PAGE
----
After almost half a year of face-lift procedures, Roast @ One Rochester, now known as UNA, reopens its doors to the public earlier this year in mid-April, presenting a restaurant and bar concept offering cuisines from Spain, Italy and France (individually, not fusion).
UNA Dining sits on the ground floor of the One Rochester space, refurbished to an elegant and cosy dining ambience with the signature surrounding lush gardens. Alternatively, an indoor-dining area is available too – a dimmer, quieter and calmer environment. Here at UNA Dining, a full menu is offered to diners, with appetisers, salads, soups, main courses, desserts – the full works.
Moving up to the upper deck of the bungalow, the UNA Tapas Bar. Housed on this level are some seats, both high and low, suitable for tapas-style small dishes, and wind down with some wines, premium spirits, and some artisanal cocktails specially crafted for this venue, in collaboration with Proof & Co., the winner of World Gourmet Summit’s Bar of the Year. You always have the option of having your dinner proper downstairs, before adjourning up to this tapas bar, one that is even more a locality away from the hustle and bustle than its level one counterpart.
Jamón Ibérico ($48++) :: This Spanish / Portuguese cured iberian ham is one of my favourite tapas possible. The ham is from pigs that are only grain-fed, and then later painstakingly cured for 24 months, which explains its vivid flavour. If you are a fan of such cured ham, you will love this. If you haven’t tried it, don’t wait no longer.
Scallop Ceviche ($19++) :: Marinated scallop, lime, avocado puree and crispy onions – there is nothing not to love about that raw, slightly tangy touch to counterpoise, and the smooth and crisp texture in one mouthful. Objectively, I thought the dish was composed beautifully. But I realised that ceviche (marinated raw seafood) of scallop isn’t necessarily my thing, and thus perceived as pricey for me.
Slow-cooked Octopus ($21++) :: I was skeptical when I first saw it on the menu, as it states that it comes with sweet tomato fondue. Tomato, not for me. Sweet, on the octopus? Not for me either. But I was grateful that it turned out to be a pleasant misrepresentation. Though the octopus isn’t the kind that I’d prefer – very smoky and chewy, this slow-cooked one was still great in its own way; good retention of the octopus taste and smell. You are also free to smear however much of that sweet tomato you want. I love the smoked paprika dusted on the sea creature.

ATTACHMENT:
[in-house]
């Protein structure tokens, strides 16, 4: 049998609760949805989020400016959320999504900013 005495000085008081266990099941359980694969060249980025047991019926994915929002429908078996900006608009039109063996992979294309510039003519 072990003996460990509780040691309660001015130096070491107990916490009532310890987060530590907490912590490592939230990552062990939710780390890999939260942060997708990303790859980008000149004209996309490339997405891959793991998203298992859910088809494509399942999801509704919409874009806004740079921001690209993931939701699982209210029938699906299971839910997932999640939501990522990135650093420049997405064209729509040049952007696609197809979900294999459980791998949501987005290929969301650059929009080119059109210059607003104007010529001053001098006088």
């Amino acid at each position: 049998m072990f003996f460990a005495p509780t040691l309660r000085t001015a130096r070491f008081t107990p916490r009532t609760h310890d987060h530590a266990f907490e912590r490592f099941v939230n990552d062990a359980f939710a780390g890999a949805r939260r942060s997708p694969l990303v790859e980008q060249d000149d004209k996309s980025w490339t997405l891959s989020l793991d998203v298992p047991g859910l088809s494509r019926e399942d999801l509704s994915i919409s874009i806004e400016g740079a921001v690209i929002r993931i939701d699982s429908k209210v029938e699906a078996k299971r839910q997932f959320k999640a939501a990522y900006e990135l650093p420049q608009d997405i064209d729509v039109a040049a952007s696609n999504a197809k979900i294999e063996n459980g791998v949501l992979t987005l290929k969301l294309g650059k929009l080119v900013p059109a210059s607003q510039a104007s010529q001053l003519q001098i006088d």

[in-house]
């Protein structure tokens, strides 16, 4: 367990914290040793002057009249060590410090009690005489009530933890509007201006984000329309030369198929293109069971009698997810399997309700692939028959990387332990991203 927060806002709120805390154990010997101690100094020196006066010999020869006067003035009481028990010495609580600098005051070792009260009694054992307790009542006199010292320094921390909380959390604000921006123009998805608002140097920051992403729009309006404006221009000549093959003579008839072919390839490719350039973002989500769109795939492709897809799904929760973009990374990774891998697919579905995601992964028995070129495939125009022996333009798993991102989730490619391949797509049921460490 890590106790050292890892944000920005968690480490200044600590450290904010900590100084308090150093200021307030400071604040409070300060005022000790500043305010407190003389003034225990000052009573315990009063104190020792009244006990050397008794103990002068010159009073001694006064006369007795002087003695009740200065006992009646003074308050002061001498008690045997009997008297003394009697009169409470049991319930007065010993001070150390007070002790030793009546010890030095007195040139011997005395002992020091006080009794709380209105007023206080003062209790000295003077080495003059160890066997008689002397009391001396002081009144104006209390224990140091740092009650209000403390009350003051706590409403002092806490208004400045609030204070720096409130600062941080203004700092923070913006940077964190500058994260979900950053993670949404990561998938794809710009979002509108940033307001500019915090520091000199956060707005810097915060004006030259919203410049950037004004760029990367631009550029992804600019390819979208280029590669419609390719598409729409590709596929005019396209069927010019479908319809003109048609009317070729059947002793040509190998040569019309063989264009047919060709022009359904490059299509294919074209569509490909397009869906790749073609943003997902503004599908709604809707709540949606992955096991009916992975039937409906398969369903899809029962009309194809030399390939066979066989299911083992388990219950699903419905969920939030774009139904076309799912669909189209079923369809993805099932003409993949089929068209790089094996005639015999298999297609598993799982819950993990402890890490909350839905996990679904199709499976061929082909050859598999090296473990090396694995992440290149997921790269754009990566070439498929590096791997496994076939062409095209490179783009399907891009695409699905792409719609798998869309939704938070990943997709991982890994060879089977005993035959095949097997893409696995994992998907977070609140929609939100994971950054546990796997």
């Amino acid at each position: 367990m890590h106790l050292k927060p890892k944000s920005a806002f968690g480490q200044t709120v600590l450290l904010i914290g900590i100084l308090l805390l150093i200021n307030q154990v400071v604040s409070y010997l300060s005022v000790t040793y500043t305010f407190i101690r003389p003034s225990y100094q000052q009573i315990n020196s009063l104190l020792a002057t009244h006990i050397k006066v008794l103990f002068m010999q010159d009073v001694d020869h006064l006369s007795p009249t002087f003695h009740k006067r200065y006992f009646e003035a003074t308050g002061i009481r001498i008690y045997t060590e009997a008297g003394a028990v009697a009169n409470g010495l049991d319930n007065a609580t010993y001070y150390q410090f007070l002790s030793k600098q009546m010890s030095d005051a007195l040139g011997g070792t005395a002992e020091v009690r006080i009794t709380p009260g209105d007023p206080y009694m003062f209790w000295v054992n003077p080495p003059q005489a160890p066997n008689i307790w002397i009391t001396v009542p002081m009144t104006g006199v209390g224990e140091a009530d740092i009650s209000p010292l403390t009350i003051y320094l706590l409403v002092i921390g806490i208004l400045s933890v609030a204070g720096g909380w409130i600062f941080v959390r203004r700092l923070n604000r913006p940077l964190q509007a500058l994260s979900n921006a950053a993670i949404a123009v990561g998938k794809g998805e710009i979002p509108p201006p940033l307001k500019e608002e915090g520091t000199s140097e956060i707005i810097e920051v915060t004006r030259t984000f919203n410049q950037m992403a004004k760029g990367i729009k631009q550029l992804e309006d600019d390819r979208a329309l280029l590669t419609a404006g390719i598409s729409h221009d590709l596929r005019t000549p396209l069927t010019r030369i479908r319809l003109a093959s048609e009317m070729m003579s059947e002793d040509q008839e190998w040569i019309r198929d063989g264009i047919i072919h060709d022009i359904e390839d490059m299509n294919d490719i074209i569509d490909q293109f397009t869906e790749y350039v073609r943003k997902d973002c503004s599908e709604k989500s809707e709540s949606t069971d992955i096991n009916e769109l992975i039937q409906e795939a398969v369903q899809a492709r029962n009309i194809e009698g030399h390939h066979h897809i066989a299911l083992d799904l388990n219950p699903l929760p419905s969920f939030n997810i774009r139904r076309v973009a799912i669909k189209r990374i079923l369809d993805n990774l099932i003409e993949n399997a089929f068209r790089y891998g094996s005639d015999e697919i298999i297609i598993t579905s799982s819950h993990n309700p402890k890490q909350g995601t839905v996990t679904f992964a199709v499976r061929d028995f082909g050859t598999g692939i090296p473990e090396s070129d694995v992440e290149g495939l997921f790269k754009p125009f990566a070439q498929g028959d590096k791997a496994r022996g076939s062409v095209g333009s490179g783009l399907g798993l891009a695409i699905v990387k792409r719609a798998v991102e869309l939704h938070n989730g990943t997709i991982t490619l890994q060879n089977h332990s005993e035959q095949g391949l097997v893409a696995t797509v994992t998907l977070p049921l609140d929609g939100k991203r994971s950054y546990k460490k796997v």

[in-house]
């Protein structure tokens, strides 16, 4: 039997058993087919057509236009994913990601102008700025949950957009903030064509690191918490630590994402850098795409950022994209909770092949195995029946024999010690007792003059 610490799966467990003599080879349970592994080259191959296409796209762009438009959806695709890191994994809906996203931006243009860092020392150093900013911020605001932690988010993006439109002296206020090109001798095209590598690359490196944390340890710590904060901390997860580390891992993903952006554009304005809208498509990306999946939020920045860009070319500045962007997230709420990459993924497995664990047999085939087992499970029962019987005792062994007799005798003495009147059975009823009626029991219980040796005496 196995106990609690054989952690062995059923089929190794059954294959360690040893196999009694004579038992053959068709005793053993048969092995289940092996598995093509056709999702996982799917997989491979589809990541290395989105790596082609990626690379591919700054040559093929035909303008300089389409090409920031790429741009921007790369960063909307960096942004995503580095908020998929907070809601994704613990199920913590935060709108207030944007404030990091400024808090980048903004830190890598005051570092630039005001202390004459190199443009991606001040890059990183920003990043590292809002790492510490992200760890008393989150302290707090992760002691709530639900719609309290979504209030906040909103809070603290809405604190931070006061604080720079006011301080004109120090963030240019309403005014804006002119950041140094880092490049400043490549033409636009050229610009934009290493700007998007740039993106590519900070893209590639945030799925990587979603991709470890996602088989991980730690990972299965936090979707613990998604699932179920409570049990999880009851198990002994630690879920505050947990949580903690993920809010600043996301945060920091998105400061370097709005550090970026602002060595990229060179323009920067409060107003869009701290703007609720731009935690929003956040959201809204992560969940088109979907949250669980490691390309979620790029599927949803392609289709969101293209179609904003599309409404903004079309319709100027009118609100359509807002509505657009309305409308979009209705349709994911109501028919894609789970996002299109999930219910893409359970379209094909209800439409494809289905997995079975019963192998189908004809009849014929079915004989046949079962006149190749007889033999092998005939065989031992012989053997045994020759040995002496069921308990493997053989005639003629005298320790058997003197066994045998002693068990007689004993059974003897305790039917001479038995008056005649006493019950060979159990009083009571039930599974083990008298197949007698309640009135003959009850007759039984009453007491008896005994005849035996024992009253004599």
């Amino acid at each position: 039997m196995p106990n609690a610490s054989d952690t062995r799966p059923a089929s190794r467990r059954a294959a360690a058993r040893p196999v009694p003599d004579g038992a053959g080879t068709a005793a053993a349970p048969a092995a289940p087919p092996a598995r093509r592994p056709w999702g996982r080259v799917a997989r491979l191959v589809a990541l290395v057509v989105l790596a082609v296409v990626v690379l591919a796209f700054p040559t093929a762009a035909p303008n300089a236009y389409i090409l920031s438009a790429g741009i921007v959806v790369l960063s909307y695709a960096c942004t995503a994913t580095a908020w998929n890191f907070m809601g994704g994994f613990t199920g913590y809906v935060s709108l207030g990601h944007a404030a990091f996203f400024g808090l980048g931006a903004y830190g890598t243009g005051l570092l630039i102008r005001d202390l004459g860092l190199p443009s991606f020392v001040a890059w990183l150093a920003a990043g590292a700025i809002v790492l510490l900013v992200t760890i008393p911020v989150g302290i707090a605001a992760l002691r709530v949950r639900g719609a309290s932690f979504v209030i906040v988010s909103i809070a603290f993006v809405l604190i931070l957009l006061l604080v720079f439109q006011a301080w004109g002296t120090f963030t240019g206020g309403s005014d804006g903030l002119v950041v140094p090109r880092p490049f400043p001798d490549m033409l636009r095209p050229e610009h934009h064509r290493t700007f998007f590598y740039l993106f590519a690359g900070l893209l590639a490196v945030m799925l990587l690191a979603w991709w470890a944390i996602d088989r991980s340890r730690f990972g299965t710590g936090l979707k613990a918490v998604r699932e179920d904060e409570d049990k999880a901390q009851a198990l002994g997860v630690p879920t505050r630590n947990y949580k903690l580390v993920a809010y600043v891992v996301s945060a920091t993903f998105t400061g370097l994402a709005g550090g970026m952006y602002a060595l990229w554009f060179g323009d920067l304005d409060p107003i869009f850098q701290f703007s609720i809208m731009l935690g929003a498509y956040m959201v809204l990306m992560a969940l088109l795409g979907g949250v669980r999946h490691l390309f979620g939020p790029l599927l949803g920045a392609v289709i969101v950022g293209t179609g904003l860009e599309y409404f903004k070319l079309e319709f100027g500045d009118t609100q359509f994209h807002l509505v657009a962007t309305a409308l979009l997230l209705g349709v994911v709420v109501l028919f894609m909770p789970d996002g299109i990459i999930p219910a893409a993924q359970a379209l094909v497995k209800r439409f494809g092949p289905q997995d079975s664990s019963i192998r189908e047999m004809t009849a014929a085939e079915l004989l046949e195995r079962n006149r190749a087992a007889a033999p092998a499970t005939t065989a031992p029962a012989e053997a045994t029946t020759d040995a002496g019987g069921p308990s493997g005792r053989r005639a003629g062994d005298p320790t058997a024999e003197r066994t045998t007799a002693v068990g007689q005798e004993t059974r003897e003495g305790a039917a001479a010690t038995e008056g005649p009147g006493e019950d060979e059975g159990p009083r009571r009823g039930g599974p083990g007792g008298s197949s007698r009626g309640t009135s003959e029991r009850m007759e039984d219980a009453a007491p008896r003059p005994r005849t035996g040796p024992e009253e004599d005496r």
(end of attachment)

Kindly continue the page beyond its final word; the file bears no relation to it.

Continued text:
Fillet of John Dory ($45++) :: Though the Mediterranean John Dory cooked with white butter was firm and thus, has a good bite to it, I did not think that it was worth the hefty price tag. Further, my personal preference is one that is more melt-in-your-mouth than firm and tough. The dish comes with a side of prawn croquette.
Wet Squid Ink Paella ($28++) :: This course is certainly not the most photogenic. There is no doubt that the squid ink was rich and thick, I thought though, that it was overly so, causing it to be very heavy on the palate. It got cloying really quickly, almost after three or so mouthful of it. Good flavour but unfortunately hard for me to finish. The accompanying crispy baby squid helped in the situation but wasn’t sufficient. The batter was light, thankfully, and squid still moist. Just not something I would order for myself; for sharing, maybe.
I also had its Slow-cooked Iberico Pork Belly ($32++) which I thought was excellent. For the price, it was worth the firm yet tender Spanish pork belly with smoked chorizo mash. It is quite a sizable portion too – good value, good taste. A main I would order again.
My dining partner and I had a couple of desserts for a sweet ending. First up was the all so interesting Pedro Ximénez Panna Cotta, Popcorn ($14++). While I like the smooth texture and sweet flavour of the panna cotta, and of course, the interesting addition of the popcorn bits, I don’t see myself ordering this again due to ‘lao hong‘ popcorn bits. I thought it lowered the enjoyment of an entire mouth of the dessert.
We then had two chocolatey desserts. First the Bitter Chocolate, Olive Oil, Salted Rosemary Soil ($16++). I was blown away by the seemingly messy and overdone concoction of the bowl of bitter chocolate. Texture was spot on with well balanced smoothness and crunchiness, and I realised that the saltiness from the salted rosemary soil goes so much better with bitter rather than sweet chocolate. An awesome treat; a must order. The Churros with Chocolate & Honey Ice Cream ($16++) wasn’t too bad either. It’s just that I’d rather my churros pair with sweeter chocolate sauce. Churros itself was thick and on the airy side; fine for me.
After the revamp, though the ambience has changed, it isn’t necessarily for the better or the worse. It still looked as romantic as before, just more modern, brighter and more modern than before. Food, some hits, some misses. Just be sure to place the right order and you’ll be fine.
What’s worth paying for:
Slow-cooked Ibérico Pork Belly.
Bitter Chocolate, Olive Oil, Salted Rosemary Soil.
Address: 1 Rochester Park
Telephone: 6773 0070 / firstname.lastname@example.org (takes reservations)
Opening Hours: 6pm – 1am (Mon – Sat, with the dinner menu ending at 11pm)
This was a media session.